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Vivian Maier’s unseen and poetic color pictures

November 15, 2018

Exhibition

Having seen plenty of her photographs in recent years, we might have gotten used to the idea that Vivian Maier was a classic black & white street photographer. With the exhibition of her color work at the Howard Greenberg gallery in New York, we learn that the American photographer liked showing the world in a less frozen way.

Location and date unknown. © Estate of Vivian Maier, Courtesy Maloof Collection and Howard Greenberg Gallery, New York
Location and date unknown. © Estate of Vivian Maier, Courtesy Maloof Collection and Howard Greenberg Gallery, New York
Location and date unknown. © Estate of Vivian Maier, Courtesy Maloof Collection and Howard Greenberg Gallery, New York
Chicago, 1962. © Estate of Vivian Maier, Courtesy Maloof Collection and Howard Greenberg Gallery, New York

Many of these photographs are on view for the first time, deepening the understanding of Maier’s oeuvre and her keenness to record and present her interpretation of the world around her. Dating from the 1950s to the 1980s, they capture the daily life in Chicago and New York, and include a number of her enigmatic self-portraits, where she played games with reflections in mirrors and windows.

Chicagoland, 1972. © Estate of Vivian Maier, Courtesy Maloof Collection and Howard Greenberg Gallery, New York
Location unknown, May 1958. © Estate of Vivian Maier, Courtesy Maloof Collection and Howard Greenberg Gallery, New York
Self-portrait, 1975. © Estate of Vivian Maier, Courtesy Maloof Collection and Howard Greenberg Gallery, New York

Once again we find her in the street – her favorite terrain – with her unmistakable poetic style and her sensibility that can soften the hardest heart. She photographs a man who sells multicolored balloons. Plays with a lady who gives him a look as red as his outfit. Further, it’s a pink hat that catches her attention. Yellow and orange flowers in a shopping bag. White flowers on the backseat of a convertible car. An elderly couple holding hands in the shade of the sun. Some fairly simple pictures, perhaps less sophisticated than the most famous but with a touch of sweetness, or shine. A little more life in sum.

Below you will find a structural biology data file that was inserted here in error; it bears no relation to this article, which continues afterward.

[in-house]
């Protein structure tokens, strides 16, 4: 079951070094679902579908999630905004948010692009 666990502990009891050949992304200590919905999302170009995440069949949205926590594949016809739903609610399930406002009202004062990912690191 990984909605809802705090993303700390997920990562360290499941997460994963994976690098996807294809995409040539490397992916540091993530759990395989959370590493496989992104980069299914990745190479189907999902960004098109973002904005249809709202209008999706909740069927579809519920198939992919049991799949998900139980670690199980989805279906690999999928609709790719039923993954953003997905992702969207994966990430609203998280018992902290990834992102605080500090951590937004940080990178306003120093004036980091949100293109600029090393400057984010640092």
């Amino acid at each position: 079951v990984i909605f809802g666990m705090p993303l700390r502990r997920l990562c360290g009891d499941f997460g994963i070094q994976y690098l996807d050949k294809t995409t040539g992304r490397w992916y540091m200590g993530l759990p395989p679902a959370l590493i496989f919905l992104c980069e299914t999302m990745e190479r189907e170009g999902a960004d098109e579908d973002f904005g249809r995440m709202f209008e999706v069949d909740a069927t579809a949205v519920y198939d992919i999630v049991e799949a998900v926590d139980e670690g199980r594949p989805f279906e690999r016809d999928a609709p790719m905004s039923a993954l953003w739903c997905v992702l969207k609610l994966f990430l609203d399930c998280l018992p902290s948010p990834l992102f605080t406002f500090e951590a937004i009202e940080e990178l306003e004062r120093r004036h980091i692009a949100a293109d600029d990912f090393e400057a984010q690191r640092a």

New York City, 1959. © Estate of Vivian Maier, Courtesy Maloof Collection and Howard Greenberg Gallery, New York
Location unknown, 1960. © Estate of Vivian Maier, Courtesy Maloof Collection and Howard Greenberg Gallery, New York
Self-portrait, Chicagoland, October 1975. © Estate of Vivian Maier, Courtesy Maloof Collection and Howard Greenberg Gallery, New York
Chicagoland, 1975. © Estate of Vivian Maier, Courtesy Maloof Collection and Howard Greenberg Gallery, New York

Alongside the exhibition, Vivian Maier: The Color Work, published by Harper Collins, is the first book devoted to her color images, with a foreword by street photographer Joel Meyerowitz and text by Colin Westerbeck, a former curator of photography at the Art Institute of Chicago. “Maier was an early poet of color photography,” writes Joel Meyerowitz. “You can see in her photographs that she was a quick study of human behavior, of the unfolding moment, the flash of a gesture, or the mood of a facial expression—brief events that turned the quotidian life of the street into a revelation for her.”

Chicago, 1976. © Estate of Vivian Maier, Courtesy Maloof Collection and Howard Greenberg Gallery, New York
Self-portrait, Chicago, January 1979. © Estate of Vivian Maier, Courtesy Maloof Collection and Howard Greenberg Gallery, New York

Vivian Maier, The Color Work

November 14, 2018 – January 5, 2019

Howard Greenberg Gallery
41 E 57th St
New York, NY 10022

http://www.howardgreenberg.com/

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